Walmart - Case Study

Introduction:

Today, Walmart International is a fast-growing part of Walmart’s overall operations despite all these challenges. Walmart has 4,081 stores and more than 664,000 associates in 14 countries outside the U.S. with high hopes that the company grows into becoming a global company instead of a domestic one with an international division.

Walmart started its huge success when it became an international company that started after the opening of Sam’s Club near Mexico City in 1991. Except Walmart wasn’t satisfied with just that soit decided t o expand and grow using its famous strategy of providing big boxed, low-priced products thinking it was the most successful strategy worldwide just like in the U.S. While Walmart continues to grow internationally, experts have constantly questioned the consumer’s perception and response about the company’s low-price model in these markets.

If Walmart had it been a stand- alone company, it would have ranked among the top five global retailers with revenues of $405 billion for the fiscal year 2010. Walmarts worth is measured as much as the gross domestic product of Nigeria. The four members of the Walton family, which still owns a 40 percent controlling stake, are included in the list of America’s top 10 richest individuals. The company has a wide range of superstores in the U.S., neighborhood markets in Brazil, bodegas in Mexico, the ASDA supermarket chain in the U.K., and the Seiyu shops in Japan’s. Walmart now has over 4,081 stores and 664,00 associates in 14 countries worldwide.

We can see how successful Walmart is now, but the world is so big and there are so many opportunities out there. Now, the question is, should Walmart keep expanding globally? Should they keep using the same strategies or should they change them? This report will explain Walmarts past global expansion strategies, the success and the failures, and a few recommendations for future global expansions.

Walmart’s Global Expansion Strategy

(Country, cultural difference, Strategy, success?)

0388620(Mexico, China, Japan, Germany, UK)

Companies nowadays are interested in global expansion despite their size, so what about a successful company like Walmart? Walmart decided to set ambitious goals in expand its retail throughout the world in order to generate the highest of revenues. Walmarts success in Mexico started in 1991 when it opened a Sam’s club warehouse by entering into a joint venture with a local retailer Cifra. By 2007, Walmart had gotten a majority position in the company, changed the store name to Walmart de Mexico, or more commonly known as “Wal-Mex.”, opened over 900 stores throughout Mexico and saw a 13.7 percent increase in net sales. By 2010 it ranked as Mexico’s number one international destination with 1,479 retail units.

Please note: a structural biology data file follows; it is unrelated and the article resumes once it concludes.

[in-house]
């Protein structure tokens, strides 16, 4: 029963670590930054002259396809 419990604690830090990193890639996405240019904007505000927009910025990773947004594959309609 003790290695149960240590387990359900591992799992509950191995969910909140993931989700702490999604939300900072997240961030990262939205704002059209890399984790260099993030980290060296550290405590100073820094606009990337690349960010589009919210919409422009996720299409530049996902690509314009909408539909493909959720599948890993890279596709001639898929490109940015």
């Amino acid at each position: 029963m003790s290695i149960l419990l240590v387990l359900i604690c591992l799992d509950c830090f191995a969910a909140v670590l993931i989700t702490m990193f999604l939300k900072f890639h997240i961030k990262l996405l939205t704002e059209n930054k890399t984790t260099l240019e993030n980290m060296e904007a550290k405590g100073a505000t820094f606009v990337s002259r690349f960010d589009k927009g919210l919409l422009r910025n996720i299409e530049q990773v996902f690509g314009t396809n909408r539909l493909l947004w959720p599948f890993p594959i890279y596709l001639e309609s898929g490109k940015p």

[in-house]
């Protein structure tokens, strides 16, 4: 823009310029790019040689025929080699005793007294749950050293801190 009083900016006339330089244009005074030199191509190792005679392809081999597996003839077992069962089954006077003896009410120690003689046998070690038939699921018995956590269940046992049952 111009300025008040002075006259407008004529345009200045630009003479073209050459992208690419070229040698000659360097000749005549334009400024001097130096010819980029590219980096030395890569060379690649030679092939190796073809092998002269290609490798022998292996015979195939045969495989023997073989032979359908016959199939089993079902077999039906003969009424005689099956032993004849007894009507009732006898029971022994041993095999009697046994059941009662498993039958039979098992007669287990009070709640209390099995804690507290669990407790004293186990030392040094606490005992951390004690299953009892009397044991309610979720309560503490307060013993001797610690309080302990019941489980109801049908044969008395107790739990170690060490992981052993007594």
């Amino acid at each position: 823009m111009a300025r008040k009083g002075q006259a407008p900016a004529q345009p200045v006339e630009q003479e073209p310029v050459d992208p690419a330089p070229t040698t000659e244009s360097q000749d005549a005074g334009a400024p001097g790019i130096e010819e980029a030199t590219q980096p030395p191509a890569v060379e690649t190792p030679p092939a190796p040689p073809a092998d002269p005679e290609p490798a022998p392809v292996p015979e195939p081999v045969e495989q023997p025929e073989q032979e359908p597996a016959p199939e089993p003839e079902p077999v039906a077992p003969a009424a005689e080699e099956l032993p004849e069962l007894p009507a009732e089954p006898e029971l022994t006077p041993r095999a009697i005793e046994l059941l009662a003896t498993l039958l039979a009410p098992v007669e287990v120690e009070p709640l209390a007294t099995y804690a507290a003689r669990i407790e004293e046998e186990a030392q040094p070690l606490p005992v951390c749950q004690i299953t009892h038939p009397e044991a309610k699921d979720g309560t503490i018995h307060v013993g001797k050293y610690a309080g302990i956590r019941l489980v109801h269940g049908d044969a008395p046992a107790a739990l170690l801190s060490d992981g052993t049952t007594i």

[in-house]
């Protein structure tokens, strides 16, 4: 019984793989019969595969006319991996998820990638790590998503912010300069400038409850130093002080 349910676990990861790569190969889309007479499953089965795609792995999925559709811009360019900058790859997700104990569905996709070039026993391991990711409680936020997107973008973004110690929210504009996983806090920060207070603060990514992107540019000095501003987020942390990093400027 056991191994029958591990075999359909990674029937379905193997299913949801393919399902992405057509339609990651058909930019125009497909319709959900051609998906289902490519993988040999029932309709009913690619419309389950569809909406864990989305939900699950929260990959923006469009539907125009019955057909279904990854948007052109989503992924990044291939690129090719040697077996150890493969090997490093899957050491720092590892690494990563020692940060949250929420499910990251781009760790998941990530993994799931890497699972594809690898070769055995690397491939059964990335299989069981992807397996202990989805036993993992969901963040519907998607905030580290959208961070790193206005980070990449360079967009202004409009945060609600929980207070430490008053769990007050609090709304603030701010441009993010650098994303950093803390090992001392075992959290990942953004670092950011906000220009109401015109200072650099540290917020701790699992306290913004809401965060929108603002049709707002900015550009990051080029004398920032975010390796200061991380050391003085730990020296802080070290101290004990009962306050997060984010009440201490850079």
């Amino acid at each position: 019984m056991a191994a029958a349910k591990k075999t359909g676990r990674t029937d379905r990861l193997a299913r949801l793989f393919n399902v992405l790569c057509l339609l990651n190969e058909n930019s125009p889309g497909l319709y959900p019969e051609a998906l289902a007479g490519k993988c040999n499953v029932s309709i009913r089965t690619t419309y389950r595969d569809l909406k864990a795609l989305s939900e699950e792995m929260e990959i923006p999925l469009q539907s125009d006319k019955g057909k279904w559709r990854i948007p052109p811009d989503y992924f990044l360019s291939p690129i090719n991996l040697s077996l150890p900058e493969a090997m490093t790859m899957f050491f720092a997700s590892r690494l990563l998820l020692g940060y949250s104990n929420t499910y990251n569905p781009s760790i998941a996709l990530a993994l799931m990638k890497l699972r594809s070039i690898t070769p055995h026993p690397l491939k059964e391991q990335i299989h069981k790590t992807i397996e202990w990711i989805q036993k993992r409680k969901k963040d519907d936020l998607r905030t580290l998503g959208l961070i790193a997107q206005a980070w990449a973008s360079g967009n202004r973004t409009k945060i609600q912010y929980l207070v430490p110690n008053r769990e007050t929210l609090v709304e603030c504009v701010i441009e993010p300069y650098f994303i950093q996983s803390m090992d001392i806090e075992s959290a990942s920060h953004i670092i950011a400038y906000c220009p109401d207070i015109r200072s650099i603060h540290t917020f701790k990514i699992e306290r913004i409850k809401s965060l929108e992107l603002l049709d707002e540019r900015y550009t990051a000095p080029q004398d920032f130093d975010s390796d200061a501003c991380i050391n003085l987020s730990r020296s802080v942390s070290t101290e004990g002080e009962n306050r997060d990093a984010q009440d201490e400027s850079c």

When profits grew, Walmart decided to continue expanding. The smart move was to start in a country similar to the U.S., Canada. In 1994, Walmart established a retail store in Canada expanding to 317 stores by 2010. They serve more than a million customers all around Canada everyday. In addition, it ranked the third largest employer in Canada providing jobs to many people.

Nonetheless, these strategies weren’t the only problem for Walmart. Labor advocates and environmentalists have created difficulties for the U.S. behemoth, creating constant growth both unwieldy and expensive. For example, Walmart faced a strong public relations campaign from the All-China Federation of Trade Unions (ACFTU) in 2006. They campaigned because of Walmart’s rejection for China’s workers to unionize. Despite what happened, Walmart China was voted as the “Top 10 Best Companies to Work for” in 2005 by Fortune China.

Due to the fact that Walmart was lacking the essential financial, organizational, and managerial resources to pursue several countries simultaneously it instead chose a logical method that would let it apply the knowledge gained from its initial entries to following ones. Therefore, Walmart decided to focus greatly on establishing a presence in the Americas specifically, Mexico, Brazil, Argentina, and Canada. Evidently, Canada has a similar business environment to the U.S. and seems the easiest for market entry. However, Mexico was another first global point of entry for Walmart because it is one of the three largest populations in Latin America.